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WASHINGTON (AP) — A fractious House handed President Joe Biden a marquee victory Friday by approving a roughly $2 trillion social and environment bill, as Democrats cast aside disputes that for months had stalled the measure and hampered efforts to sell their priorities to voters.

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WASHINGTON (AP) — The House voted to censure Republican Rep. Paul Gosar of Arizona for posting an animated video that depicted him killing Democratic Rep. Alexandria Ocasio-Cortez with a sword, an extraordinary rebuke that highlighted the political strains testing Washington and the country.

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TALLAHASSEE, Fla. (AP) — Florida Republicans approved a sweeping bill Wednesday to hobble coronavirus vaccine mandates in businesses, rejecting claims that they were sacrificing public health to hand Gov. Ron DeSantis a win in his fight against White House virus rules.

Ralph Northam is the second alumnus of the Virginia Military Institute elected governor of this commonwealth. He is the first to tell the tax-supported college what it often refused to hear: That VMI’s love affair with the Confederate-gray past is an obstacle to its multi-hued future.

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WASHINGTON (AP) — Pressed to address gaping inequality in global COVID-19 vaccines, the Biden administration took steps Wednesday to make billions of dollars available to drugmakers to scale up domestic production to share with the world and prepare for the next pandemic.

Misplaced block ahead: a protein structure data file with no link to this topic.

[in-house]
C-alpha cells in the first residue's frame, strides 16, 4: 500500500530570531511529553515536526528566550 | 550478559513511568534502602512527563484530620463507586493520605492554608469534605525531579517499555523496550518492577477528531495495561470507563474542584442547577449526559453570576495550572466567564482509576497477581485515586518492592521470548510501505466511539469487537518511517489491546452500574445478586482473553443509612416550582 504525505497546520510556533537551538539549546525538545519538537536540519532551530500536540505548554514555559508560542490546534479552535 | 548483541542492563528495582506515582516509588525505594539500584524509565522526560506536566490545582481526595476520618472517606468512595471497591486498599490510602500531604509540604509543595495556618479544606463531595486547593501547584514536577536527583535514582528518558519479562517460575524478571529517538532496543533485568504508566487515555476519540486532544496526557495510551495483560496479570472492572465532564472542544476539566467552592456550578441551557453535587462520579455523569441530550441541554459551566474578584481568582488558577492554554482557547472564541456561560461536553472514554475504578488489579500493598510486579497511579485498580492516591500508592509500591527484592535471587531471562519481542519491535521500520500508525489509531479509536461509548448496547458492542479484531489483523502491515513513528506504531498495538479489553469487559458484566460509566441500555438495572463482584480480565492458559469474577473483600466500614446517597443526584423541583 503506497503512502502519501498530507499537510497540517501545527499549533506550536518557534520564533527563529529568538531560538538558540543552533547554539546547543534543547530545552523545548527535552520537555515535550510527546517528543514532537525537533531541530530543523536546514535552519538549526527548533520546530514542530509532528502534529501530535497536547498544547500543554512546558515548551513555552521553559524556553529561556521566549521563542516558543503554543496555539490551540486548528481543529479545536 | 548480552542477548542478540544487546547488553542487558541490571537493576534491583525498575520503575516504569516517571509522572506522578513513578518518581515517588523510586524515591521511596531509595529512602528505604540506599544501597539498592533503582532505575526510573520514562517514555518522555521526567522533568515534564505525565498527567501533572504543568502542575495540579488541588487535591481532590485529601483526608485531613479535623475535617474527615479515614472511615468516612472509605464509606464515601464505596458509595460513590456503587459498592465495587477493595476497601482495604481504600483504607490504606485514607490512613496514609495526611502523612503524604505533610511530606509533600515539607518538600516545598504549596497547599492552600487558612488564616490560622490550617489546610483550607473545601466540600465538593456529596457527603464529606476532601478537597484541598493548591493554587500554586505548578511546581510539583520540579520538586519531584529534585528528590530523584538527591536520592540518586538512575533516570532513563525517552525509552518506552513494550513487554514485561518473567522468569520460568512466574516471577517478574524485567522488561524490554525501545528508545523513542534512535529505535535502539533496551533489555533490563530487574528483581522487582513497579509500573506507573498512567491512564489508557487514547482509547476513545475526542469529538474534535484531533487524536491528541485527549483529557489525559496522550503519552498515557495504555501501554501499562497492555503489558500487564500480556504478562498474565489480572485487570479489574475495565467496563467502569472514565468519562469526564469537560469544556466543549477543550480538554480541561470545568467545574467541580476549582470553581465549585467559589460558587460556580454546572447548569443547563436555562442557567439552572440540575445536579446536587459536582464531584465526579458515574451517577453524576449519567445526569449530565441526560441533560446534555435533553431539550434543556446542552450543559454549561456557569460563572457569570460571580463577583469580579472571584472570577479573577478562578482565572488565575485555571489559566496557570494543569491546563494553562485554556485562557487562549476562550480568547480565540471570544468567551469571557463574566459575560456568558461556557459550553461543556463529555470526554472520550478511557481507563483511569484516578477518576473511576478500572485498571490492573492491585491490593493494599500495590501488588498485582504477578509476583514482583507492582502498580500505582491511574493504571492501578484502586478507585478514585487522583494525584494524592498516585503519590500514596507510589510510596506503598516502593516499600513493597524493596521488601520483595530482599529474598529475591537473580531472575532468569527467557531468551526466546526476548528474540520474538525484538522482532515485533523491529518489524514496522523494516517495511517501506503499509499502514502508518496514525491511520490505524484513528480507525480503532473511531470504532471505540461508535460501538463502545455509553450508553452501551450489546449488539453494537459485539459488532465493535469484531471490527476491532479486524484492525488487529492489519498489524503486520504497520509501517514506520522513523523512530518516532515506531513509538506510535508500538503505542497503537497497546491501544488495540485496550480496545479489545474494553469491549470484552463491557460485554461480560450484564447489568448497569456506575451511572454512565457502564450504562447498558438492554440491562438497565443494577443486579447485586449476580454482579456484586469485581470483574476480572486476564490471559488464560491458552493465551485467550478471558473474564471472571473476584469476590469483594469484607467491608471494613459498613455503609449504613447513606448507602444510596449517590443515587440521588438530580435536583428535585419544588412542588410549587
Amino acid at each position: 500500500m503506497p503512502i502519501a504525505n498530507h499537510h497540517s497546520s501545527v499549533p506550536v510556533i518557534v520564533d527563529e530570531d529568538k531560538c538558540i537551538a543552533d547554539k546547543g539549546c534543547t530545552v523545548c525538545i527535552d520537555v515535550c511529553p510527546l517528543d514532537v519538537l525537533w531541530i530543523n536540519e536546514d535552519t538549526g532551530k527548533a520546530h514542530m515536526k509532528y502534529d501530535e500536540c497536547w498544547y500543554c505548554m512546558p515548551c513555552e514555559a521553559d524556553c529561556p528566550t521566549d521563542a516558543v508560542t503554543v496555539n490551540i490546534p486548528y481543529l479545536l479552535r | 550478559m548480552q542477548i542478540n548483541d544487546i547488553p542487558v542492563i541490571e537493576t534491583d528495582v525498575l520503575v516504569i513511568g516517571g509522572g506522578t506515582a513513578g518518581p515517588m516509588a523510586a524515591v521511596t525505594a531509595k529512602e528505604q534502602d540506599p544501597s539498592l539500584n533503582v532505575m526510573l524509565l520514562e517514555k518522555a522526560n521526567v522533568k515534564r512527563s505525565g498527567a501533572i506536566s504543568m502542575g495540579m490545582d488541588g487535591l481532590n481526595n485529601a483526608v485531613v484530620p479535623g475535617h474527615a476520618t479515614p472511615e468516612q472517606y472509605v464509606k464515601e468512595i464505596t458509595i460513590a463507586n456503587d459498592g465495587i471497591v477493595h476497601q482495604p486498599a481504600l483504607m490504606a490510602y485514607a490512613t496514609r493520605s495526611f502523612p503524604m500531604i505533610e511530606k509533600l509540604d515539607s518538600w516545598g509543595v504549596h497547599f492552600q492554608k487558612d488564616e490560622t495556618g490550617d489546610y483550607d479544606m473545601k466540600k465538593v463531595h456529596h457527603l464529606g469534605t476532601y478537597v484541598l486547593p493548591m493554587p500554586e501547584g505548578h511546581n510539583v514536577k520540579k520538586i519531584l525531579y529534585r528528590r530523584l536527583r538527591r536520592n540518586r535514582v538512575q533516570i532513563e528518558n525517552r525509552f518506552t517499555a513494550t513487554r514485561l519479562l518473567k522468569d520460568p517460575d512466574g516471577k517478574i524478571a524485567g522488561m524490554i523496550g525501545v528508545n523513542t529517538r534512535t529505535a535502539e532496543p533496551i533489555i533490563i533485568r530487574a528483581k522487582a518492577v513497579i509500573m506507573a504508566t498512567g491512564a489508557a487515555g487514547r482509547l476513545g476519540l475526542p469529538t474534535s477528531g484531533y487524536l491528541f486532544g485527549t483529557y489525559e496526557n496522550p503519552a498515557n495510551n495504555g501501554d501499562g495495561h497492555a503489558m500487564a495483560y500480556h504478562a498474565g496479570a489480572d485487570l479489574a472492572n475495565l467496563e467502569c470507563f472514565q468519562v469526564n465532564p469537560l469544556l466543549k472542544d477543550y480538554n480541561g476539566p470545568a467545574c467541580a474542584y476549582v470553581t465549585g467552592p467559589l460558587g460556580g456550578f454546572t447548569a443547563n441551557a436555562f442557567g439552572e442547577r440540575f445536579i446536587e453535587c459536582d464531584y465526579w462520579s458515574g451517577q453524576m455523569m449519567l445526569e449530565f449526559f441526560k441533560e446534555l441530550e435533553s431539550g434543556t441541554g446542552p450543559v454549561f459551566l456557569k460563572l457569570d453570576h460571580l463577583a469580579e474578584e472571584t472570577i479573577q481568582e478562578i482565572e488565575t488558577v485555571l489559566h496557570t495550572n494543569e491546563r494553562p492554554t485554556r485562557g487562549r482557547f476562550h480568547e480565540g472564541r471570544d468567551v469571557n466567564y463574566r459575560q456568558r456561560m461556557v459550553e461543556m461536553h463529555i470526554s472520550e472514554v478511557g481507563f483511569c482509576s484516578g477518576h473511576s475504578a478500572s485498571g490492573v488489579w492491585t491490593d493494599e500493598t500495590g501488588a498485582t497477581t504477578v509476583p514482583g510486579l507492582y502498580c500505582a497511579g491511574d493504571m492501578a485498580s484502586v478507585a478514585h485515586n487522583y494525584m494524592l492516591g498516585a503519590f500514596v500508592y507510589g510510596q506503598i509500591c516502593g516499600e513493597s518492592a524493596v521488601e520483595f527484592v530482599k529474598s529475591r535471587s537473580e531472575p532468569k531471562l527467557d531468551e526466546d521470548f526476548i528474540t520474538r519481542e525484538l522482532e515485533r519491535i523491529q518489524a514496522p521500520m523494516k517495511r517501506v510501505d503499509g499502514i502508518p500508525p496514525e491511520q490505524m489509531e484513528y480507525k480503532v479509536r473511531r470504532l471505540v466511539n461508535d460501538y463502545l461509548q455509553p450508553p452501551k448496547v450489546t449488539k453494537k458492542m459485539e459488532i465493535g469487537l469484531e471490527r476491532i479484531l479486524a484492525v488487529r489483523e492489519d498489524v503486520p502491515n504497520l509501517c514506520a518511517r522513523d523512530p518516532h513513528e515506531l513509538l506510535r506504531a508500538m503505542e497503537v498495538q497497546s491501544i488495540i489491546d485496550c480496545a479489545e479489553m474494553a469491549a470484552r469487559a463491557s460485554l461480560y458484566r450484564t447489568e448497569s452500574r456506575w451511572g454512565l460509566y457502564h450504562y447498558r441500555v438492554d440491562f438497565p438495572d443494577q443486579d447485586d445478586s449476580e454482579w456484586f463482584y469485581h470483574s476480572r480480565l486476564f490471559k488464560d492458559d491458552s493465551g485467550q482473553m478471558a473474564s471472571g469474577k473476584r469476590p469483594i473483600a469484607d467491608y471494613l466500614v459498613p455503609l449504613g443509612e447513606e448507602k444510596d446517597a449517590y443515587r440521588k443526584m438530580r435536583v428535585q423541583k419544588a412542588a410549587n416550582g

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WOODSTOCK, N.H. (AP) — Fighting sagging poll ratings, President Joe Biden set out Tuesday on a national tour to persuade everyday Americans of the benefits of his big, just-signed infrastructure plan. First stop: a snowy, rusty bridge in New Hampshire, a state that gave him no love in last year’s presidential primaries.

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WASHINGTON (AP) — Longtime Trump ally Steve Bannon appeared before a judge to face criminal contempt charges for defying a subpoena from Congress' Jan. 6 committee, then declared combatively outside court that he was “taking on the Biden regime” in fighting the charges.

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MONTPELIER, Vt. (AP) — Democratic Sen. Patrick Leahy of Vermont said Monday he won't seek reelection next year to the seat he's held since 1975, signaling an end to a career that's included major roles on issues such as civil liberties and financing the government and that began before four of his current colleagues were born.

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